Defense Department officials have told Rep. Michael D. Barnes (D-Md.) that an unauthorized Soviet army official ordered a partial military alert in August, two days after President Reagan's joke about bombing the Soviet Union, but that the order was quickly countermanded, according to an aide to Barnes.

Barnes asked Defense Secretary Caspar W. Weinberger for an explanation after a leading Japanese newspaper reported that the Soviet Far Eastern Army issued a coded signal saying it was going into a state of war with the United States, but withdrew the signal 30 minutes later. The newspaper Yomiuri Shimbun said the signal was issued from the Soviet port of Vladivostok to a nearby troop unit and was intercepted in Tokyo.

The action followed Reagan's joke during an Aug. 11 radio test that he had signed legislation that "outlaws Russia." The president added, "We begin bombing in five minutes."

A Barnes aide said that National Security Agency officials recently told Barnes in a briefing that "a wayward operator" in the Soviet army had issued an alert for the troops he commanded. The NSA officials said it was a lower-level official who was not authorized to issue such alerts, and that the order was countermanded by his superiors, according to the aide.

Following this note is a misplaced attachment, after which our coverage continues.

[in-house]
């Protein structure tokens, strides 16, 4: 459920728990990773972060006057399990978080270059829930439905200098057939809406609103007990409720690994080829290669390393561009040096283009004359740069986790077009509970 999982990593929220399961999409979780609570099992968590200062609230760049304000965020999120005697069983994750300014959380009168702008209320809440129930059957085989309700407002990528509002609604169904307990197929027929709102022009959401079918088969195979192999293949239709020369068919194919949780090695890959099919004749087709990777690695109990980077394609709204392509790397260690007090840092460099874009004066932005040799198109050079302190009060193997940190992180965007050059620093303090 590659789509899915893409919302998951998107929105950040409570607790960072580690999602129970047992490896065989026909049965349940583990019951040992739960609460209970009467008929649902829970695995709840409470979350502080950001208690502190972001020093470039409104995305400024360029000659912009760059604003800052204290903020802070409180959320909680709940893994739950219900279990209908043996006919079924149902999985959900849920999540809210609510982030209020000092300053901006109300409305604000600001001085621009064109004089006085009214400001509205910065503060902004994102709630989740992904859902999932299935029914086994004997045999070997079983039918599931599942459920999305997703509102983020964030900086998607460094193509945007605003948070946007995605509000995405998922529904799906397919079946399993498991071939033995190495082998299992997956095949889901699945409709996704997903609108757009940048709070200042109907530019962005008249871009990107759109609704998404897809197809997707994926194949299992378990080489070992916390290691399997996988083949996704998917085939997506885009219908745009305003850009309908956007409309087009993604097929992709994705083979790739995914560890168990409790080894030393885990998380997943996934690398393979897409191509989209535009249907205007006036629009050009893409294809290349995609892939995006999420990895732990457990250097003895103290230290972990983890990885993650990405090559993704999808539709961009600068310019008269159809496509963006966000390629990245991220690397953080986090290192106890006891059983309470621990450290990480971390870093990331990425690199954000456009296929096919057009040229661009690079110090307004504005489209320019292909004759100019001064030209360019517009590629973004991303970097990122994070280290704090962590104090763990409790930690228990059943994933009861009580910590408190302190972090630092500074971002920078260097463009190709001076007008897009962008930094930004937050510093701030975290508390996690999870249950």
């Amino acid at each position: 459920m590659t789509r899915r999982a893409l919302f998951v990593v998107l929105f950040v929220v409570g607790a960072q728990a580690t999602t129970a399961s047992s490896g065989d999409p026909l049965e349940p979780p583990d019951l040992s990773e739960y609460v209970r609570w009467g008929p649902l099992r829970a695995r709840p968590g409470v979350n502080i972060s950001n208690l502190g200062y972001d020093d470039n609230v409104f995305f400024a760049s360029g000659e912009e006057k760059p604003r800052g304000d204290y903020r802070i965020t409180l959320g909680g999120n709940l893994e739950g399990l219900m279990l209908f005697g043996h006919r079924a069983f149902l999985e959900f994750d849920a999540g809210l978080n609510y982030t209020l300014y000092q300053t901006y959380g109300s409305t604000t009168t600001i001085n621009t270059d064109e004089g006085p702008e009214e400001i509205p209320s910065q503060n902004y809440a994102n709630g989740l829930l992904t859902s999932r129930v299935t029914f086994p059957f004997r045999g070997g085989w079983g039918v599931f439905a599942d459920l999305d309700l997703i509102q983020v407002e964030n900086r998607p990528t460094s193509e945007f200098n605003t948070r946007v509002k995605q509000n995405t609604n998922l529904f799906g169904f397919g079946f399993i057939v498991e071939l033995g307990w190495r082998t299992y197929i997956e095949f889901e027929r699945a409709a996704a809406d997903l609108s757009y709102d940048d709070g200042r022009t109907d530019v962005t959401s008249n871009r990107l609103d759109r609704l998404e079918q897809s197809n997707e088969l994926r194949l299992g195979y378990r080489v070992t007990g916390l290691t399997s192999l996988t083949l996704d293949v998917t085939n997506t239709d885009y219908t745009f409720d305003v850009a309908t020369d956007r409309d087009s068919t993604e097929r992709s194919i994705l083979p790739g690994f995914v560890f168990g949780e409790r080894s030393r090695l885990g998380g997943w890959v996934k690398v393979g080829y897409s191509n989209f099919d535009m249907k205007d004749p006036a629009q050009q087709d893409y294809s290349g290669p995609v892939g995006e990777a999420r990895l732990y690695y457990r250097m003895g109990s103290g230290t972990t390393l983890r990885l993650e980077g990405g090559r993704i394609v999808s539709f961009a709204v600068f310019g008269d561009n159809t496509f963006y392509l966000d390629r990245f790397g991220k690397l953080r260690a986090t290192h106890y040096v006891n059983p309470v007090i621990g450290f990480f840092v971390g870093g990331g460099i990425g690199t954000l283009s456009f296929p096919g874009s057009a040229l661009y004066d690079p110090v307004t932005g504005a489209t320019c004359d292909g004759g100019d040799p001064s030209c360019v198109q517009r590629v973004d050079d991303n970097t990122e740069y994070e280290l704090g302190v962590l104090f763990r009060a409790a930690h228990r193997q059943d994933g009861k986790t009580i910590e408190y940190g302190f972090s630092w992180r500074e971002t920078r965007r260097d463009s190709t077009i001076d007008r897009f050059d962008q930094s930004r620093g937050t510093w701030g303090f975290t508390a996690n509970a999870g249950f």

"They referred to it as a non-event," the aide said. "It sounded like an event to me."

Yomiuri Shimbun reported that U.S. and Japanese forces responded by going on high alert and that the Japanese ordered checks on Soviet troop movements. But the Barnes aide said the NSA officials denied that U.S. forces had gone on alert.

The NSA officials did not dispute that the incident was related to Reagan's joke but questioned why it would have occurred two days later, according to the aide.

Pentagon officials had no comment last night.